|Overall Rating||Gold - expired|
|Submission Date||Oct. 13, 2017|
OP-2: Outdoor Air Quality
|1.00 / 1.00||
Director of Sustainability
Facilities Engineering and Planning
Does the institution have policies and/or guidelines in place to improve outdoor air quality and minimize air pollutant emissions from mobile sources on campus?:
A brief description of the policies and/or guidelines to improve outdoor air quality and minimize air pollutant emissions from mobile sources:
The Facilities Engineering and Planning department established a building standard for transportation last revised 9/23/15 related to vehicle idling requiring:
a. The engine of a gasoline or diesel powered motor vehicle and/or equipment shall not
idle for more than five (5) minutes while the motor vehicle is parked, stopped, or
otherwise not in motion, except as follows:
i. If the engine of the vehicle is being used to provide air conditioning or heating
necessary for employee health or safety while the employee is using the vehicle
to perform an essential job function related to construction or maintenance;
ii. If the motor vehicle is equipped with a heavy-duty diesel engine or liquefied or
compressed natural gas engine that has been certified by the United States
Environmental Protection Agency or a state environmental agency to emit no
more than 30 grams of nitrogen oxides emissions per hour when idling;
iii. If the motor vehicle is providing a power source necessary for mechanical
operation, other than propulsion and/or passenger compartment heating or air
iv. If the motor vehicle is being operated solely to defrost a windshield.
b. Vehicles will not be left idling when unattended unless operationally required to safely
perform a job function."
Has the institution completed an inventory of significant air emissions from stationary campus sources or else verified that no such emissions are produced?:
Weight of the following categories of air emissions from stationary sources::
|Weight of Emissions|
|Nitrogen oxides (NOx)||29.48 Tons|
|Sulfur oxides (SOx)||0.84 Tons|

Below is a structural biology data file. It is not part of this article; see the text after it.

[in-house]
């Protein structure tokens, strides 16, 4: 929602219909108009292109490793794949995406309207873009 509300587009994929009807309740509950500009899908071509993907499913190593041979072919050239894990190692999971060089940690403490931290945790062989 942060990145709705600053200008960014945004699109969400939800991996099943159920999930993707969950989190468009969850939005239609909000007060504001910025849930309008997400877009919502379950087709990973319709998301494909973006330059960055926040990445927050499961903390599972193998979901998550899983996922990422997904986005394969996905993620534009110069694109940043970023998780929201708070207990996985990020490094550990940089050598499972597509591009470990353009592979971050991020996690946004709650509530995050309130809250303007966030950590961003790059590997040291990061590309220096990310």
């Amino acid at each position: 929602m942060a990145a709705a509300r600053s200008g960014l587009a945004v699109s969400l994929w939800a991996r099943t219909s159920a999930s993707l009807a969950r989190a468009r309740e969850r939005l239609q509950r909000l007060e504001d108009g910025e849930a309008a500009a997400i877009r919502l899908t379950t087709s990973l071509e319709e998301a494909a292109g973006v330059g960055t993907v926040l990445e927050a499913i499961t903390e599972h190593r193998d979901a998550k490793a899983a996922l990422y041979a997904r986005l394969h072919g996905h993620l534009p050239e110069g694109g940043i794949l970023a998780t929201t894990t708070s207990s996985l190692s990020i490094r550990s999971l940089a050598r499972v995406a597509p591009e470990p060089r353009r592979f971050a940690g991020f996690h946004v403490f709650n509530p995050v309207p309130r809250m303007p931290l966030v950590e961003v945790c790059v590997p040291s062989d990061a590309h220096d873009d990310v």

|Carbon monoxide (CO)||2.48 Tons|
|Particulate matter (PM)||1.89 Tons|
|Lead (Pb)||0 Tons|
|Hazardous air pollutants (HAPs)||---|
|Ozone-depleting compounds (ODCs)||---|
|Other standard categories of air emissions identified in permits and/or regulations||---|
A brief description of the methodology(ies) the institution used to complete its air emissions inventory:
The EAS annually collects statewide data on emissions from industries that meet the Emission Inventory (EI) reporting requirements and stores those data in its database, the State of Texas Air Reporting System (STARS). An EI is the result of a process the EAS uses to collect data on standardized forms to ensure consistency among types of data collected, and to facilitate data entry into and retrieval from STARS. The data collected identify the company, site, point of contact, emission source, abatement device, emission point, and path emissions.
Every EI is currently identified with and indexed by a site-specific air regulated entity reference number, a unique identification number assigned by the TCEQ. A site's air regulated entity reference number will thus also uniquely identify its EI.
The website URL where information about the programs or initiatives is available:
Additional documentation to support the submission:
The information presented here is self-reported. While AASHE staff review portions of all STARS reports and institutions are welcome to seek additional forms of review, the data in STARS reports are not verified by AASHE. If you believe any of this information is erroneous or inconsistent with credit criteria, please review the process for inquiring about the information reported by an institution and complete the Data Inquiry Form.